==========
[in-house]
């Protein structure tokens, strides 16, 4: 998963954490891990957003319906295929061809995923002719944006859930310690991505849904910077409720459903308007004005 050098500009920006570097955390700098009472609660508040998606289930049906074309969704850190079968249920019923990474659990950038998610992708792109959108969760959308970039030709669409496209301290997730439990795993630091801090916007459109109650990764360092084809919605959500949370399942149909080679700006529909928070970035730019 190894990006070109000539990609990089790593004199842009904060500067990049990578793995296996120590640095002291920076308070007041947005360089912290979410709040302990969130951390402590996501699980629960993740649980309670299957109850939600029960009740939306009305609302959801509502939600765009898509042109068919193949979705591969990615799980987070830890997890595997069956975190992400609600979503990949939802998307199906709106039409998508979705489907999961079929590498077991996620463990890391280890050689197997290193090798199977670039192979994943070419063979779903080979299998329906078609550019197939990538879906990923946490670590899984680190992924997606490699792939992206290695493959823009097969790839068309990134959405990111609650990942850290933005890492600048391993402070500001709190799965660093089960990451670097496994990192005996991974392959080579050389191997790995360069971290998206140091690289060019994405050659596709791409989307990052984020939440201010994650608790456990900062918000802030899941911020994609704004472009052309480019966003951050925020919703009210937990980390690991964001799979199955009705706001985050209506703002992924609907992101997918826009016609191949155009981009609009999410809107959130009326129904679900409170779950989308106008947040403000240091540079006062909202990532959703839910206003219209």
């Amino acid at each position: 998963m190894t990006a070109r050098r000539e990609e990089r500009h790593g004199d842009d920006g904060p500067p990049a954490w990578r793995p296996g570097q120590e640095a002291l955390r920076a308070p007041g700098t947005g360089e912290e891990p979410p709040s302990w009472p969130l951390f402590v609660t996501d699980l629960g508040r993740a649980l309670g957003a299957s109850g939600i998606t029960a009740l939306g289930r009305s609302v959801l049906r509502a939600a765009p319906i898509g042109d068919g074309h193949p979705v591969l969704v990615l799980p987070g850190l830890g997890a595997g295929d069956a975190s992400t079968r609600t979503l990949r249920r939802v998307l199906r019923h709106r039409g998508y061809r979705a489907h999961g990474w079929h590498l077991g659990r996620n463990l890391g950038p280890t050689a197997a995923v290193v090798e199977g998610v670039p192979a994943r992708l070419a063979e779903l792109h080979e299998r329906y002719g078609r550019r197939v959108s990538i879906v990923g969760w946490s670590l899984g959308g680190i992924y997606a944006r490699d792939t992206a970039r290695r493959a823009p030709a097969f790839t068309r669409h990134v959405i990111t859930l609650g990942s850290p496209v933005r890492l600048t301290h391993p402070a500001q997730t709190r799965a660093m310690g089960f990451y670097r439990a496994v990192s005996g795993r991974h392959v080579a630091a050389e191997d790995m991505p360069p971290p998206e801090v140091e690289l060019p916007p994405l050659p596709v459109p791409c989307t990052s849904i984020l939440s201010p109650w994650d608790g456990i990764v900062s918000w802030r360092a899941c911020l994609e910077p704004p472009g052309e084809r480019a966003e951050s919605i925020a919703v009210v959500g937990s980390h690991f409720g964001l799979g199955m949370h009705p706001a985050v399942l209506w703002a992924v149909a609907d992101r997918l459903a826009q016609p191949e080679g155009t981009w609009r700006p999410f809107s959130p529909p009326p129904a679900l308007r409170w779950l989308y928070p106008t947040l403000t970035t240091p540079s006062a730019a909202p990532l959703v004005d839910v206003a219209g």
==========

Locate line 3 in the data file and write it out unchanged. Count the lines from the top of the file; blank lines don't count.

């Amino acid at each position: 998963m190894t990006a070109r050098r000539e990609e990089r500009h790593g004199d842009d920006g904060p500067p990049a954490w990578r793995p296996g570097q120590e640095a002291l955390r920076a308070p007041g700098t947005g360089e912290e891990p979410p709040s302990w009472p969130l951390f402590v609660t996501d699980l629960g508040r993740a649980l309670g957003a299957s109850g939600i998606t029960a009740l939306g289930r009305s609302v959801l049906r509502a939600a765009p319906i898509g042109d068919g074309h193949p979705v591969l969704v990615l799980p987070g850190l830890g997890a595997g295929d069956a975190s992400t079968r609600t979503l990949r249920r939802v998307l199906r019923h709106r039409g998508y061809r979705a489907h999961g990474w079929h590498l077991g659990r996620n463990l890391g950038p280890t050689a197997a995923v290193v090798e199977g998610v670039p192979a994943r992708l070419a063979e779903l792109h080979e299998r329906y002719g078609r550019r197939v959108s990538i879906v990923g969760w946490s670590l899984g959308g680190i992924y997606a944006r490699d792939t992206a970039r290695r493959a823009p030709a097969f790839t068309r669409h990134v959405i990111t859930l609650g990942s850290p496209v933005r890492l600048t301290h391993p402070a500001q997730t709190r799965a660093m310690g089960f990451y670097r439990a496994v990192s005996g795993r991974h392959v080579a630091a050389e191997d790995m991505p360069p971290p998206e801090v140091e690289l060019p916007p994405l050659p596709v459109p791409c989307t990052s849904i984020l939440s201010p109650w994650d608790g456990i990764v900062s918000w802030r360092a899941c911020l994609e910077p704004p472009g052309e084809r480019a966003e951050s919605i925020a919703v009210v959500g937990s980390h690991f409720g964001l799979g199955m949370h009705p706001a985050v399942l209506w703002a992924v149909a609907d992101r997918l459903a826009q016609p191949e080679g155009t981009w609009r700006p999410f809107s959130p529909p009326p129904a679900l308007r409170w779950l989308y928070p106008t947040l403000t970035t240091p540079s006062a730019a909202p990532l959703v004005d839910v206003a219209g």